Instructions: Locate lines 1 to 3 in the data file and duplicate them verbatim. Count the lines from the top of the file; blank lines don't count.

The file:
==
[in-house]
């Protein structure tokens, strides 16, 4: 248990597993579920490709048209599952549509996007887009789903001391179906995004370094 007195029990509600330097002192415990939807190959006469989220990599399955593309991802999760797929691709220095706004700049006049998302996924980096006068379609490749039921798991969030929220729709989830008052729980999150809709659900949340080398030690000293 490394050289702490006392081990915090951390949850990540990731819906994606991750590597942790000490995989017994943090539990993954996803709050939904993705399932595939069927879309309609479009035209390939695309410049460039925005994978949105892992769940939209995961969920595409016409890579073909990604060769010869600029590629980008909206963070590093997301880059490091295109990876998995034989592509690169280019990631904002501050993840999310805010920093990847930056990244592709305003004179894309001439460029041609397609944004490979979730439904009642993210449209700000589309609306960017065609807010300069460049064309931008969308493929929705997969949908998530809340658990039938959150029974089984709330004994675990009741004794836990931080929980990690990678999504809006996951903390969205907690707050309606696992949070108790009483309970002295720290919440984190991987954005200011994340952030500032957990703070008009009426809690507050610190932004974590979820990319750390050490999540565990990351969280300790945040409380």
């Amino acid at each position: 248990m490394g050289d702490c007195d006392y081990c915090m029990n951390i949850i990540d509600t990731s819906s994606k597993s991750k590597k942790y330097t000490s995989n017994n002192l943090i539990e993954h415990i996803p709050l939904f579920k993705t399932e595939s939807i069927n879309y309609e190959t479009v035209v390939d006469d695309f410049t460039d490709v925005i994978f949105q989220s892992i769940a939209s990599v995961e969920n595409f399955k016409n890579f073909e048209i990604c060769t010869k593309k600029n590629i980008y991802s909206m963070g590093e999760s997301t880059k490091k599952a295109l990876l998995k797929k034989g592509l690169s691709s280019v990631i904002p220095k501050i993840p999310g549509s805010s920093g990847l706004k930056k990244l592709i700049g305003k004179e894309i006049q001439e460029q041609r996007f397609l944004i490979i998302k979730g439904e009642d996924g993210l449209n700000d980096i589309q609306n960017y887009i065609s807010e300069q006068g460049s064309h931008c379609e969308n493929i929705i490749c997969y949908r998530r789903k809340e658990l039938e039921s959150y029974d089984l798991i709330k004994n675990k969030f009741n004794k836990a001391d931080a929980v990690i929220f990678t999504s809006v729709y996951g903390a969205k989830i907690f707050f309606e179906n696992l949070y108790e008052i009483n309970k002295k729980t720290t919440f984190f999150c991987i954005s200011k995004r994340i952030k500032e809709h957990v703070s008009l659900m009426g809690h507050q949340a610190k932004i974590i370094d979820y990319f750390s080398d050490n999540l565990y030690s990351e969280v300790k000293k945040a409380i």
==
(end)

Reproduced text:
[in-house]
């Protein structure tokens, strides 16, 4: 248990597993579920490709048209599952549509996007887009789903001391179906995004370094 007195029990509600330097002192415990939807190959006469989220990599399955593309991802999760797929691709220095706004700049006049998302996924980096006068379609490749039921798991969030929220729709989830008052729980999150809709659900949340080398030690000293 490394050289702490006392081990915090951390949850990540990731819906994606991750590597942790000490995989017994943090539990993954996803709050939904993705399932595939069927879309309609479009035209390939695309410049460039925005994978949105892992769940939209995961969920595409016409890579073909990604060769010869600029590629980008909206963070590093997301880059490091295109990876998995034989592509690169280019990631904002501050993840999310805010920093990847930056990244592709305003004179894309001439460029041609397609944004490979979730439904009642993210449209700000589309609306960017065609807010300069460049064309931008969308493929929705997969949908998530809340658990039938959150029974089984709330004994675990009741004794836990931080929980990690990678999504809006996951903390969205907690707050309606696992949070108790009483309970002295720290919440984190991987954005200011994340952030500032957990703070008009009426809690507050610190932004974590979820990319750390050490999540565990990351969280300790945040409380």
């Amino acid at each position: 248990m490394g050289d702490c007195d006392y081990c915090m029990n951390i949850i990540d509600t990731s819906s994606k597993s991750k590597k942790y330097t000490s995989n017994n002192l943090i539990e993954h415990i996803p709050l939904f579920k993705t399932e595939s939807i069927n879309y309609e190959t479009v035209v390939d006469d695309f410049t460039d490709v925005i994978f949105q989220s892992i769940a939209s990599v995961e969920n595409f399955k016409n890579f073909e048209i990604c060769t010869k593309k600029n590629i980008y991802s909206m963070g590093e999760s997301t880059k490091k599952a295109l990876l998995k797929k034989g592509l690169s691709s280019v990631i904002p220095k501050i993840p999310g549509s805010s920093g990847l706004k930056k990244l592709i700049g305003k004179e894309i006049q001439e460029q041609r996007f397609l944004i490979i998302k979730g439904e009642d996924g993210l449209n700000d980096i589309q609306n960017y887009i065609s807010e300069q006068g460049s064309h931008c379609e969308n493929i929705i490749c997969y949908r998530r789903k809340e658990l039938e039921s959150y029974d089984l798991i709330k004994n675990k969030f009741n004794k836990a001391d931080a929980v990690i929220f990678t999504s809006v729709y996951g903390a969205k989830i907690f707050f309606e179906n696992l949070y108790e008052i009483n309970k002295k729980t720290t919440f984190f999150c991987i954005s200011k995004r994340i952030k500032e809709h957990v703070s008009l659900m009426g809690h507050q949340a610190k932004i974590i370094d979820y990319f750390s080398d050490n999540l565990y030690s990351e969280v300790k000293k945040a409380i």